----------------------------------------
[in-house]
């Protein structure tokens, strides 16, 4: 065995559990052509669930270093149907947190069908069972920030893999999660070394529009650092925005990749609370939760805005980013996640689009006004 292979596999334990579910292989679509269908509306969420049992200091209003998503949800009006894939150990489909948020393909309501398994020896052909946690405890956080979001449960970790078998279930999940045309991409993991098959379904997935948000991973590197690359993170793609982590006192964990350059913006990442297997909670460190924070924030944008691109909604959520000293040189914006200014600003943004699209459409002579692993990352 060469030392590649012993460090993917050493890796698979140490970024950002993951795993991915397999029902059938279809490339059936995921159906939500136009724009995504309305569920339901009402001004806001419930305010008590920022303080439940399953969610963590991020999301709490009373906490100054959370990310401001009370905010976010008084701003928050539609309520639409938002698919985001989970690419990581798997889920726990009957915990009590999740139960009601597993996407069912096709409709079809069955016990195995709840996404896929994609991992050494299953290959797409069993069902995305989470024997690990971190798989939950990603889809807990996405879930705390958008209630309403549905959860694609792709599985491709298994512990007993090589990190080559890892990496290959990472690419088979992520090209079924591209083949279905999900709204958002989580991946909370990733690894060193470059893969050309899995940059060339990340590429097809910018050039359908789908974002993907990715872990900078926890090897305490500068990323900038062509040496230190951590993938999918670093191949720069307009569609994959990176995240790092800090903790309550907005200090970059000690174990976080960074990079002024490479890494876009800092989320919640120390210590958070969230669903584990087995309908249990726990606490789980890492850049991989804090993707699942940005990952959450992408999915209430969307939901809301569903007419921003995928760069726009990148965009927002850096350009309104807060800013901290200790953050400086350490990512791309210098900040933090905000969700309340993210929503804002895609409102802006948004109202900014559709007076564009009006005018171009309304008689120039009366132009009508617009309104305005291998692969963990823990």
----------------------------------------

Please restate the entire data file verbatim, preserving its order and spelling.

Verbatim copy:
[in-house]
């Protein structure tokens, strides 16, 4: 065995559990052509669930270093149907947190069908069972920030893999999660070394529009650092925005990749609370939760805005980013996640689009006004 292979596999334990579910292989679509269908509306969420049992200091209003998503949800009006894939150990489909948020393909309501398994020896052909946690405890956080979001449960970790078998279930999940045309991409993991098959379904997935948000991973590197690359993170793609982590006192964990350059913006990442297997909670460190924070924030944008691109909604959520000293040189914006200014600003943004699209459409002579692993990352 060469030392590649012993460090993917050493890796698979140490970024950002993951795993991915397999029902059938279809490339059936995921159906939500136009724009995504309305569920339901009402001004806001419930305010008590920022303080439940399953969610963590991020999301709490009373906490100054959370990310401001009370905010976010008084701003928050539609309520639409938002698919985001989970690419990581798997889920726990009957915990009590999740139960009601597993996407069912096709409709079809069955016990195995709840996404896929994609991992050494299953290959797409069993069902995305989470024997690990971190798989939950990603889809807990996405879930705390958008209630309403549905959860694609792709599985491709298994512990007993090589990190080559890892990496290959990472690419088979992520090209079924591209083949279905999900709204958002989580991946909370990733690894060193470059893969050309899995940059060339990340590429097809910018050039359908789908974002993907990715872990900078926890090897305490500068990323900038062509040496230190951590993938999918670093191949720069307009569609994959990176995240790092800090903790309550907005200090970059000690174990976080960074990079002024490479890494876009800092989320919640120390210590958070969230669903584990087995309908249990726990606490789980890492850049991989804090993707699942940005990952959450992408999915209430969307939901809301569903007419921003995928760069726009990148965009927002850096350009309104807060800013901290200790953050400086350490990512791309210098900040933090905000969700309340993210929503804002895609409102802006948004109202900014559709007076564009009006005018171009309304008689120039009366132009009508617009309104305005291998692969963990823990």